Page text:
Superfood Sunday – Sauerkraut (and more on gut health)

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I’ve spent the last week listening to a bunch of speakers discuss the importance of gut health. See seminar link here.

It was amazing and eye-opening to say the least. The awareness of gut health is a growing issue, and I think this is primarily due to the abundance of research proving the integral role of the gut in our bodies and the common link to disease. In fact, Dr Natasha Campbell McBride (founder of GAPS – Gut and Psychology Syndrome) believes that all autoimmune diseases, like Crohn’s Disease and Ulcerative Colitis, begin in the gut.

The zoo inside your body

Dr Campbell McBride explains that 90% of all genetic materials in the human body is gut flora. In fact, it’s estimated that the human gut contains 100 trillion bacteria. These bacteria, or gut flora, influence health in many ways, from helping to extract energy from food to building the body’s immune system, to protecting against infection with harmful, disease-causing bacteria. In a healthy person the microbial world is dominated by good tissues and beneficial bacteria which control all of the pathogenic microbes that lie alongside the good ones and keep them at bay to prevent them from releasing harmful substances into the rest of the body.

However, the problem is when the beneficial bacteria is destroyed and the gut becomes dominated by pathogens. As the gut lining becomes destroyed by these pathogens it can lead to things like leaky gut and an inability to digest food probably, food intolerances etc. Pathogens digest food in the wrong way and convert it into thousands of poisonous toxic chemicals which are absorbed through damaged gut lining and get transported throughout the body. If they come into contact with various organs of your body from your liver, kidney, heart and bone marrow – they can cause disease.

As a result, our bodies are starving for essential nutrients which have been deprived in this process.  We then build up allergies to food which can manifest in many ways like headaches, skin rashes, mood swings, eczema, low energy levels – which can come a day later or months later.

Beneficial bacteria can also be destroyed through antibiotics and long-term overuse of prescription medication. Gerard Mullin, M.D., a holistic gastroenterologist, professor at Johns Hopkins, and the author of ‘Inside Tract: Your Good Gut Guide to Great Digestive Health’, explains that any time you take medicines that block acid production or kill healthy bacteria, you upset the delicate ecosystem in your gut.

superkraut5_GroupHeal thyself with fermented foods

Therefore, we need to focus on healing and sealing the gut wall/lining. To do so we need to change the gut flora and normalise it.

As a starting point, eating a diet high in probiotic rich foods is one of the best ways to restore the good gut flora. So this not only means taking probiotics in a powder form (which is more digestible than tablets/capsules), but also eating a wide variety of probiotic foods such as fermented vegies like sauerkraut and kimchi and drinking probiotic elixirs such as coconut kefir and kombucha.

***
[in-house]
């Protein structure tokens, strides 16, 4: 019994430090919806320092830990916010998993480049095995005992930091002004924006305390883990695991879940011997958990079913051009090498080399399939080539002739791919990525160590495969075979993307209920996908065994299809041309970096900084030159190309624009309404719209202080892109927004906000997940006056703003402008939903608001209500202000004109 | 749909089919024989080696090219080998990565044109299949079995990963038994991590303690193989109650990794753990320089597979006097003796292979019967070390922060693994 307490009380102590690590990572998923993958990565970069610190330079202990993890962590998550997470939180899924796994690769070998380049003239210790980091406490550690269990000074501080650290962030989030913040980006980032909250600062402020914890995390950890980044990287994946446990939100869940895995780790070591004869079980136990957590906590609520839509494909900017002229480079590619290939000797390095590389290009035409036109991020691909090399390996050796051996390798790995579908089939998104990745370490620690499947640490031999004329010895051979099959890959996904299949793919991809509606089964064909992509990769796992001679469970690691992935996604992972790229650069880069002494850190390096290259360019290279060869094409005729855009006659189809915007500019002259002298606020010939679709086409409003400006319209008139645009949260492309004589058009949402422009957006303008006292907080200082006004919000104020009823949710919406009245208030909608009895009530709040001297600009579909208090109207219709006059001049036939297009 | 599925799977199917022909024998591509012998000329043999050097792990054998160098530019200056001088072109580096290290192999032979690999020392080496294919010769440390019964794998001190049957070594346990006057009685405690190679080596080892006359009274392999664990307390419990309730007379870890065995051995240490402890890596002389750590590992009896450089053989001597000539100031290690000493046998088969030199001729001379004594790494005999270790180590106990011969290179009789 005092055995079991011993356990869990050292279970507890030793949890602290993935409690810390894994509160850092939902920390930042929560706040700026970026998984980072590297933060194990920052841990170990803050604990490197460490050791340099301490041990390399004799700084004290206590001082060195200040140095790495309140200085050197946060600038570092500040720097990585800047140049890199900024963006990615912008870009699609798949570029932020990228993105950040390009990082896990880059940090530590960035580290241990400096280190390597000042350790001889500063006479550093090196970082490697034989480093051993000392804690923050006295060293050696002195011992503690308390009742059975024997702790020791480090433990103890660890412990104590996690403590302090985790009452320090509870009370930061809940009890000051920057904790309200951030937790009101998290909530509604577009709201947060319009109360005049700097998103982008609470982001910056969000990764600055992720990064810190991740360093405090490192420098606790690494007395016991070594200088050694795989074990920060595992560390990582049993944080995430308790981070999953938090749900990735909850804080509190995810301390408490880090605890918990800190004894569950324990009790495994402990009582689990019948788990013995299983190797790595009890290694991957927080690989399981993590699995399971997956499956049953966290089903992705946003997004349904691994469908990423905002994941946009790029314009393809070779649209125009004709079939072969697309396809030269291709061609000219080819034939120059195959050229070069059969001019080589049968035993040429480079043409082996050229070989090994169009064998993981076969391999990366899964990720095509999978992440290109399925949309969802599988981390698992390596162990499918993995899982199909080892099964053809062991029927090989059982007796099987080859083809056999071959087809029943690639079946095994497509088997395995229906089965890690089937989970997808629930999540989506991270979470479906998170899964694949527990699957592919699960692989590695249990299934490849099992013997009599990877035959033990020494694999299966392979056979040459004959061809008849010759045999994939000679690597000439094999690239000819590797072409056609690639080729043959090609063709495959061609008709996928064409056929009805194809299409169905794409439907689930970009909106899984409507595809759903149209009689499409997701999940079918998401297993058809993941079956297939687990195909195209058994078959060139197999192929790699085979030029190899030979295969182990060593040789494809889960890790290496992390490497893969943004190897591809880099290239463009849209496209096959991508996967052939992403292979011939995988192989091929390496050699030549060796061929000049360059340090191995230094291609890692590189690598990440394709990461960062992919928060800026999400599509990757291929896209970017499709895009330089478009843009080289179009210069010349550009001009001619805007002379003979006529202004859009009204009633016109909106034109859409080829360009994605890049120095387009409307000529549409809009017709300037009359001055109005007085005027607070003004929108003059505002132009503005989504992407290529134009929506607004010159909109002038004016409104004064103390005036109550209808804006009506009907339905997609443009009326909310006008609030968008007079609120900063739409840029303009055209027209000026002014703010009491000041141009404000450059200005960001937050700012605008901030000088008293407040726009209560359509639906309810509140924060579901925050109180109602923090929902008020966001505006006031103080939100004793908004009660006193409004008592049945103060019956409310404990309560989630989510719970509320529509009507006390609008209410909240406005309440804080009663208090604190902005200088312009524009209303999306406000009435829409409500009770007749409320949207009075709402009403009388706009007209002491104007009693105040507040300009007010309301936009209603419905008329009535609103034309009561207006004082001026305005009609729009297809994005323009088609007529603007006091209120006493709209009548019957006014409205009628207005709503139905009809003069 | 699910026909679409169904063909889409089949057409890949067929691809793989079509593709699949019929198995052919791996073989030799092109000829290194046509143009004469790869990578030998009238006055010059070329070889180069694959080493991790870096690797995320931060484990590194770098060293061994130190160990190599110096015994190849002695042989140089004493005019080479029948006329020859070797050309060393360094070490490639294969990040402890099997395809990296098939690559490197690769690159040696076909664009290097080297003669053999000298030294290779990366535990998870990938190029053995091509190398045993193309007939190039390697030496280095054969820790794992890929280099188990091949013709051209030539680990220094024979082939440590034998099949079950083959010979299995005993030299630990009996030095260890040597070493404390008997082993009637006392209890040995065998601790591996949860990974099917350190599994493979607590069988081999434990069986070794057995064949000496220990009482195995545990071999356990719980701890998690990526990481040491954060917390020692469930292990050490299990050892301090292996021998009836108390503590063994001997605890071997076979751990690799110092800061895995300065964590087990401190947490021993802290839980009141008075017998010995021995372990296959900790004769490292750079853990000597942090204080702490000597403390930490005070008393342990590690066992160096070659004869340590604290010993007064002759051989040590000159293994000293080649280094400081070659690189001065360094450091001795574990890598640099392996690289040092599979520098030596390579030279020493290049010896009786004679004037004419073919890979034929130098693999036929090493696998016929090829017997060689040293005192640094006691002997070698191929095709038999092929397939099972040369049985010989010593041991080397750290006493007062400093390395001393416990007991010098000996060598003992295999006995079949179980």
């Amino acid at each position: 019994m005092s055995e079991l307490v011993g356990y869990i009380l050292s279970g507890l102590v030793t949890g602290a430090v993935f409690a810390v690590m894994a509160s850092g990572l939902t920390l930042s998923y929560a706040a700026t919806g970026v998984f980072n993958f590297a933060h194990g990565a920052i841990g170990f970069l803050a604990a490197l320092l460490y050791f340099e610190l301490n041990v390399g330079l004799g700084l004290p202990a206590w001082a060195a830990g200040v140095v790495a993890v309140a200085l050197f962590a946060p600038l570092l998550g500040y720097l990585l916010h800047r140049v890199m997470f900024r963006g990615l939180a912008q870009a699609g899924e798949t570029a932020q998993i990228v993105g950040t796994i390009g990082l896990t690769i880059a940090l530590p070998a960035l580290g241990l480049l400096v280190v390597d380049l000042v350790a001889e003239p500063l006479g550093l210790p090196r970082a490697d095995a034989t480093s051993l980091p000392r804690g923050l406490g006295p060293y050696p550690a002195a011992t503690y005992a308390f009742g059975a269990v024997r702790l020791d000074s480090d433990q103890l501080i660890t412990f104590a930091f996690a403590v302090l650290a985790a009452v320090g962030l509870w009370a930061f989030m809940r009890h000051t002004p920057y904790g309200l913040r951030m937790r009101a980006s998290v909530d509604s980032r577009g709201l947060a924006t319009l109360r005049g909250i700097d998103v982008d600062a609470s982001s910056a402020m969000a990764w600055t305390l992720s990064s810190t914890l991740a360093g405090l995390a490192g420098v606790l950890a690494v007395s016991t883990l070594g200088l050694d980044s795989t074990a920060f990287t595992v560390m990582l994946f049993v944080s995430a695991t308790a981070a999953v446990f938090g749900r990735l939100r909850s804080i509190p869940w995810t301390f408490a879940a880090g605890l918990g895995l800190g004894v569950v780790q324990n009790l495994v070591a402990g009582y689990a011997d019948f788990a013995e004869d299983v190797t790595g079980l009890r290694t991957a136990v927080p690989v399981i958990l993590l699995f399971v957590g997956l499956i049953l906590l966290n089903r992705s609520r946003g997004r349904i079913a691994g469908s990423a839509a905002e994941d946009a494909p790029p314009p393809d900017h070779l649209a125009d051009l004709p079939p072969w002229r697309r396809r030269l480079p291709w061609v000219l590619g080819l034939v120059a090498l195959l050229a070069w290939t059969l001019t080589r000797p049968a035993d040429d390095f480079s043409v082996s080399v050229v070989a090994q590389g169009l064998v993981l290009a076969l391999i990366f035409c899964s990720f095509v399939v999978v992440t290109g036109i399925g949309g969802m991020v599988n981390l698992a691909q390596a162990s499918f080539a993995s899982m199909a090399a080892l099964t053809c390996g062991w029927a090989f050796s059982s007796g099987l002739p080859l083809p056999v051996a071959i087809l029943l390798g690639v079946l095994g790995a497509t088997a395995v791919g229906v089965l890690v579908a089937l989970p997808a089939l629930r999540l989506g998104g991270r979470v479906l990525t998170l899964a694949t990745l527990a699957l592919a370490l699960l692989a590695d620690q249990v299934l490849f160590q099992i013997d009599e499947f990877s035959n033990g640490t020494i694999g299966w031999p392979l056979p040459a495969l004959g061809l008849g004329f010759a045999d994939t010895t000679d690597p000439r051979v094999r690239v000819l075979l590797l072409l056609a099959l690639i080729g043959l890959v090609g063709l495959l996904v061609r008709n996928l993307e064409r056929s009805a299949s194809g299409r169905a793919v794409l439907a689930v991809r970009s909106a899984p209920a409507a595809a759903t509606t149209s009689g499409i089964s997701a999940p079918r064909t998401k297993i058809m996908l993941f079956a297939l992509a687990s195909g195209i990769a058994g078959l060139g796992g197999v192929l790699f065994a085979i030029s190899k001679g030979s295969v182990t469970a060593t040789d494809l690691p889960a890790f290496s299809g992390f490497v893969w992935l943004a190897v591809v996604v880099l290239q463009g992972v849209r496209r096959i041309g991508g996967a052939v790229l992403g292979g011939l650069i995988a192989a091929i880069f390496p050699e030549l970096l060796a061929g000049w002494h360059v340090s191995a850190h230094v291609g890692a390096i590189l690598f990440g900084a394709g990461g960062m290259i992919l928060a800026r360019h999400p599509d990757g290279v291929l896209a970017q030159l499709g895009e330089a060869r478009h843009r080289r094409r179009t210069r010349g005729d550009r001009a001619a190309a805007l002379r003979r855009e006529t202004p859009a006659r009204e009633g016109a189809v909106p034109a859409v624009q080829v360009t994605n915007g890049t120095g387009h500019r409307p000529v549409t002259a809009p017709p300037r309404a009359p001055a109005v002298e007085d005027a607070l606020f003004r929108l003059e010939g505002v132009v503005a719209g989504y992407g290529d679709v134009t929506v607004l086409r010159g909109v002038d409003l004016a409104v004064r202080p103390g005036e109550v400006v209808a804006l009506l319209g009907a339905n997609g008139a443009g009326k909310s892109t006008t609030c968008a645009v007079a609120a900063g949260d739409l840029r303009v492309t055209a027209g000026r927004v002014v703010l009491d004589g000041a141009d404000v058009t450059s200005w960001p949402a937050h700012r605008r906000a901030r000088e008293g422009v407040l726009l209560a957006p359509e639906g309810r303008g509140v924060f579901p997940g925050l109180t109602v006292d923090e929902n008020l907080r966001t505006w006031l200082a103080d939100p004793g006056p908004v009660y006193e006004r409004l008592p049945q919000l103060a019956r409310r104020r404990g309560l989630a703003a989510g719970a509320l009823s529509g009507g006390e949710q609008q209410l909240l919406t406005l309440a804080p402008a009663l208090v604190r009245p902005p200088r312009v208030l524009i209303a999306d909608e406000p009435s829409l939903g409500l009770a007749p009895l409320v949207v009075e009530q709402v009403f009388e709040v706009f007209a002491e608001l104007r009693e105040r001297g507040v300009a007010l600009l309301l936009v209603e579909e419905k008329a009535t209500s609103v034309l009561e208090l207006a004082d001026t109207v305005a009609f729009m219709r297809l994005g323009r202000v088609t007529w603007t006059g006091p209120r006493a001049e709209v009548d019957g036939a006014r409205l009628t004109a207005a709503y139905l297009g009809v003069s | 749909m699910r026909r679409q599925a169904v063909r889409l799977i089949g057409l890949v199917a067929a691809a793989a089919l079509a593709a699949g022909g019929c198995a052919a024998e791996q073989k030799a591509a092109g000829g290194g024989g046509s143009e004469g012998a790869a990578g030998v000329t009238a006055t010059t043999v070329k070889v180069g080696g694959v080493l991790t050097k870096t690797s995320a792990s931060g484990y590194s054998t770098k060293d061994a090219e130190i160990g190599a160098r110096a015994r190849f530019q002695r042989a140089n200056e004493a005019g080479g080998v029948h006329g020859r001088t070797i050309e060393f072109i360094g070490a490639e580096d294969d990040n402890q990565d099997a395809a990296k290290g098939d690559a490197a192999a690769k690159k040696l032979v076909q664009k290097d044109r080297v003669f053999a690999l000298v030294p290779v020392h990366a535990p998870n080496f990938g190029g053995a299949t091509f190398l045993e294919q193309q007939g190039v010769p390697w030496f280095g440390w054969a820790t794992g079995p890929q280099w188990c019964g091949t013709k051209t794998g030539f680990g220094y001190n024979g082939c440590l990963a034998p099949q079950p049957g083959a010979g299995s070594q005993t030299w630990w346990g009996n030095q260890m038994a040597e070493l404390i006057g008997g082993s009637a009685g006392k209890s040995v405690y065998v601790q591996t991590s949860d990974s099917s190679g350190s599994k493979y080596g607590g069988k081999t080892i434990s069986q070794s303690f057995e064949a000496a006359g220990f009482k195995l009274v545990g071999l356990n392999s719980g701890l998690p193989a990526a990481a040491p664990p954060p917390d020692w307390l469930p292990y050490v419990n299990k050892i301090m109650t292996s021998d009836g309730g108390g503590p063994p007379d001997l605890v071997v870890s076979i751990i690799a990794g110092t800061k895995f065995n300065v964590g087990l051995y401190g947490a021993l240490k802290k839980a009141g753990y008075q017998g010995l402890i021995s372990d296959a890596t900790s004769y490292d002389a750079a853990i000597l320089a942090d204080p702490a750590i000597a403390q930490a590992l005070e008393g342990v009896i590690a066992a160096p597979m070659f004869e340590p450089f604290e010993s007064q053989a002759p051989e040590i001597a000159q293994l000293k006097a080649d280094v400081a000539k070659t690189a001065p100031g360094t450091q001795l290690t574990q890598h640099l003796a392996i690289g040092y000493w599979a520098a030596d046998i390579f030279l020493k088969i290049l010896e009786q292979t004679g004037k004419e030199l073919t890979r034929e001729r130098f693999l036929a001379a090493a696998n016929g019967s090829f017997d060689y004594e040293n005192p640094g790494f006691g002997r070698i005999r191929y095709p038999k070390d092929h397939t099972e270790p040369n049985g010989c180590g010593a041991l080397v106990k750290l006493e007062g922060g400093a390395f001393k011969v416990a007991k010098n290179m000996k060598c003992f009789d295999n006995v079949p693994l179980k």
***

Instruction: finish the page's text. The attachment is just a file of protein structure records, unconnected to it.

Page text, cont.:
Sauerkraut

Today I’m going to focus on one of my favourite probiotic-rich foods – sauerkraut. Before I knew how good sauerkraut was for me, the closest I had come to eating it was in a large beer tent at Oktoberfest, Munich circa 2010, alongside schnitzel, currywurst and one too many steins!! Wow how times have changed! But if I had known back then how good sauerkraut was for me… chances are I would have been downing the stuff like there was no tomorrow!

Sauerkraut is made by lactic fermentation so that the necessary bacteria and yeasts are naturally present on cabbage leaves. Apart from salt, which starts the process, no other ingredients are required. Cabbage contains natural isothiocyanate compounds which have cancer-fighting properties. So if you’re not making it yourself, make sure you choose the organic unpasteurised sort which is full of beneficial lactobacillus bacteria – more than is in live yoghurt – which increase the healthy flora in the intestinal tract. This helps the immune system fight infection, and aids digestion (hence sauerkraut’s venerable reputation as a remedy for upset stomach and constipation).

I haven’t got round to trying to make it myself, but that’s definitely on the list of things to learn in 2014! These days I just buy a brand called Peace Love and Vegetables – all home-grown in Byron Bay, NSW and all organic. It’s so delicious and you only need about ¼ cup per day to get health benefits from it! Plus it has some other amazing ingredients in there like spirulina, E3 Live and kale – hence the name ‘Superkraut’!

I usually consume mine as a side to my lunches and dinners, and it’s really great when mixed with proteins like eggs, meat and grains to help with digestion. I love to add it to salads with a bit of quinoa, avocado and olive oil. Yum!! 🙂

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